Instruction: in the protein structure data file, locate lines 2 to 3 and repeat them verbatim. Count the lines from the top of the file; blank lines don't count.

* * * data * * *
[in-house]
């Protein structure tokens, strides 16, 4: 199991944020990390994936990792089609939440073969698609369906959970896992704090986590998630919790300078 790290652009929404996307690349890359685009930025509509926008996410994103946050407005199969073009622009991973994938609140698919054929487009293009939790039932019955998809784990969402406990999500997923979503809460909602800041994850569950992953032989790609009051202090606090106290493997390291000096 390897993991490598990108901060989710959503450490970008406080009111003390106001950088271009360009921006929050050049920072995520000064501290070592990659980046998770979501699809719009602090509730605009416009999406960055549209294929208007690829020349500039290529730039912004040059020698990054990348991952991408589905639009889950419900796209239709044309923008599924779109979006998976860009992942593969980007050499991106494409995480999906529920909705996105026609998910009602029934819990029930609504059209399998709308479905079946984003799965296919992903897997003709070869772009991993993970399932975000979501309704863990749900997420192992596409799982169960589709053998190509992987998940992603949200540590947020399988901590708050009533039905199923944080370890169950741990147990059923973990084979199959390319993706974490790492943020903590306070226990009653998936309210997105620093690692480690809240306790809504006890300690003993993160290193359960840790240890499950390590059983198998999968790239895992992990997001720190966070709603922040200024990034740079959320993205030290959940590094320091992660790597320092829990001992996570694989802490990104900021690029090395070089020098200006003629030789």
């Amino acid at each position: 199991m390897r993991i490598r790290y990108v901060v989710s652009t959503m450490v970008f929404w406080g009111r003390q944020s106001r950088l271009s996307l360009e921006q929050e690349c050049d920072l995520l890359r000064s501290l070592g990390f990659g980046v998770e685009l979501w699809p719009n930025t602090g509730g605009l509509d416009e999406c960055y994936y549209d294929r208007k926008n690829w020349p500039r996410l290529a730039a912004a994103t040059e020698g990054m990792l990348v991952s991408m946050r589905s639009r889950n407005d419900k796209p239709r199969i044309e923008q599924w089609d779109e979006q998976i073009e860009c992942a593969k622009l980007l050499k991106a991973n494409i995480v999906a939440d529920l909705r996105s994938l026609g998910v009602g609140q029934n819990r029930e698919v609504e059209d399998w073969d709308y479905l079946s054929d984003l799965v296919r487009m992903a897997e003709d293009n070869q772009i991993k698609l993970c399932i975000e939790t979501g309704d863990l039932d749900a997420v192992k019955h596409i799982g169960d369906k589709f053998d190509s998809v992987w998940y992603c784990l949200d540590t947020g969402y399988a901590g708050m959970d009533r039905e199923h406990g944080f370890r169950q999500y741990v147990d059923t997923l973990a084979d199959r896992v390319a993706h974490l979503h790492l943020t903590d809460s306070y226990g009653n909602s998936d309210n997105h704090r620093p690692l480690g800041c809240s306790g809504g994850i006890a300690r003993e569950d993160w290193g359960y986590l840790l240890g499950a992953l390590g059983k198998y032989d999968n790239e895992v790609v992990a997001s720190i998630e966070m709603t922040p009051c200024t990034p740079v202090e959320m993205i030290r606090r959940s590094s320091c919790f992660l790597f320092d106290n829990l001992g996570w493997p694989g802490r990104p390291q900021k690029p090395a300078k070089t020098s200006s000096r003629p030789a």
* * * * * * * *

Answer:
């Protein structure tokens, strides 16, 4: 199991944020990390994936990792089609939440073969698609369906959970896992704090986590998630919790300078 790290652009929404996307690349890359685009930025509509926008996410994103946050407005199969073009622009991973994938609140698919054929487009293009939790039932019955998809784990969402406990999500997923979503809460909602800041994850569950992953032989790609009051202090606090106290493997390291000096 390897993991490598990108901060989710959503450490970008406080009111003390106001950088271009360009921006929050050049920072995520000064501290070592990659980046998770979501699809719009602090509730605009416009999406960055549209294929208007690829020349500039290529730039912004040059020698990054990348991952991408589905639009889950419900796209239709044309923008599924779109979006998976860009992942593969980007050499991106494409995480999906529920909705996105026609998910009602029934819990029930609504059209399998709308479905079946984003799965296919992903897997003709070869772009991993993970399932975000979501309704863990749900997420192992596409799982169960589709053998190509992987998940992603949200540590947020399988901590708050009533039905199923944080370890169950741990147990059923973990084979199959390319993706974490790492943020903590306070226990009653998936309210997105620093690692480690809240306790809504006890300690003993993160290193359960840790240890499950390590059983198998999968790239895992992990997001720190966070709603922040200024990034740079959320993205030290959940590094320091992660790597320092829990001992996570694989802490990104900021690029090395070089020098200006003629030789």
């Amino acid at each position: 199991m390897r993991i490598r790290y990108v901060v989710s652009t959503m450490v970008f929404w406080g009111r003390q944020s106001r950088l271009s996307l360009e921006q929050e690349c050049d920072l995520l890359r000064s501290l070592g990390f990659g980046v998770e685009l979501w699809p719009n930025t602090g509730g605009l509509d416009e999406c960055y994936y549209d294929r208007k926008n690829w020349p500039r996410l290529a730039a912004a994103t040059e020698g990054m990792l990348v991952s991408m946050r589905s639009r889950n407005d419900k796209p239709r199969i044309e923008q599924w089609d779109e979006q998976i073009e860009c992942a593969k622009l980007l050499k991106a991973n494409i995480v999906a939440d529920l909705r996105s994938l026609g998910v009602g609140q029934n819990r029930e698919v609504e059209d399998w073969d709308y479905l079946s054929d984003l799965v296919r487009m992903a897997e003709d293009n070869q772009i991993k698609l993970c399932i975000e939790t979501g309704d863990l039932d749900a997420v192992k019955h596409i799982g169960d369906k589709f053998d190509s998809v992987w998940y992603c784990l949200d540590t947020g969402y399988a901590g708050m959970d009533r039905e199923h406990g944080f370890r169950q999500y741990v147990d059923t997923l973990a084979d199959r896992v390319a993706h974490l979503h790492l943020t903590d809460s306070y226990g009653n909602s998936d309210n997105h704090r620093p690692l480690g800041c809240s306790g809504g994850i006890a300690r003993e569950d993160w290193g359960y986590l840790l240890g499950a992953l390590g059983k198998y032989d999968n790239e895992v790609v992990a997001s720190i998630e966070m709603t922040p009051c200024t990034p740079v202090e959320m993205i030290r606090r959940s590094s320091c919790f992660l790597f320092d106290n829990l001992g996570w493997p694989g802490r990104p390291q900021k690029p090395a300078k070089t020098s200006s000096r003629p030789a």